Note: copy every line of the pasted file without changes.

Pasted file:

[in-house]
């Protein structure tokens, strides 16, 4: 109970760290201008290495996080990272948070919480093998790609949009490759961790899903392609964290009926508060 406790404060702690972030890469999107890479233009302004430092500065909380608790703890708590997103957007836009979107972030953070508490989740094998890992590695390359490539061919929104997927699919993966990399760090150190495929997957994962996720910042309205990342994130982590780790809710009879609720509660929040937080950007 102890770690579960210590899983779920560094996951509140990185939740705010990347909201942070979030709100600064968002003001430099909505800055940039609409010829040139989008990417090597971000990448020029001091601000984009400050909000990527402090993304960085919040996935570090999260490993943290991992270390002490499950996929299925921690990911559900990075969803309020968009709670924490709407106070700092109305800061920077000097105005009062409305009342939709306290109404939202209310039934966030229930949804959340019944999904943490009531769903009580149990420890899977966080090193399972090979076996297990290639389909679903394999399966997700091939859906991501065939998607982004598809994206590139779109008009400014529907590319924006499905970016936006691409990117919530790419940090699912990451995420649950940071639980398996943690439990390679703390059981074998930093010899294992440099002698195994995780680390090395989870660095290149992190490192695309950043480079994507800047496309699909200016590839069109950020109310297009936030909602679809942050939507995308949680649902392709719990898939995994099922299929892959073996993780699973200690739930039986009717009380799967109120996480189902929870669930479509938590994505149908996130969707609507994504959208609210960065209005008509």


[in-house]
């Protein structure tokens, strides 16, 4: 109970760290201008290495996080990272948070919480093998790609949009490759961790899903392609964290009926508060 406790404060702690972030890469999107890479233009302004430092500065909380608790703890708590997103957007836009979107972030953070508490989740094998890992590695390359490539061919929104997927699919993966990399760090150190495929997957994962996720910042309205990342994130982590780790809710009879609720509660929040937080950007 102890770690579960210590899983779920560094996951509140990185939740705010990347909201942070979030709100600064968002003001430099909505800055940039609409010829040139989008990417090597971000990448020029001091601000984009400050909000990527402090993304960085919040996935570090999260490993943290991992270390002490499950996929299925921690990911559900990075969803309020968009709670924490709407106070700092109305800061920077000097105005009062409305009342939709306290109404939202209310039934966030229930949804959340019944999904943490009531769903009580149990420890899977966080090193399972090979076996297990290639389909679903394999399966997700091939859906991501065939998607982004598809994206590139779109008009400014529907590319924006499905970016936006691409990117919530790419940090699912990451995420649950940071639980398996943690439990390679703390059981074998930093010899294992440099002698195994995780680390090395989870660095290149992190490192695309950043480079994507800047496309699909200016590839069109950020109310297009936030909602679809942050939507995308949680649902392709719990898939995994099922299929892959073996993780699973200690739930039986009717009380799967109120996480189902929870669930479509938590994505149908996130969707609507994504959208609210960065209005008509």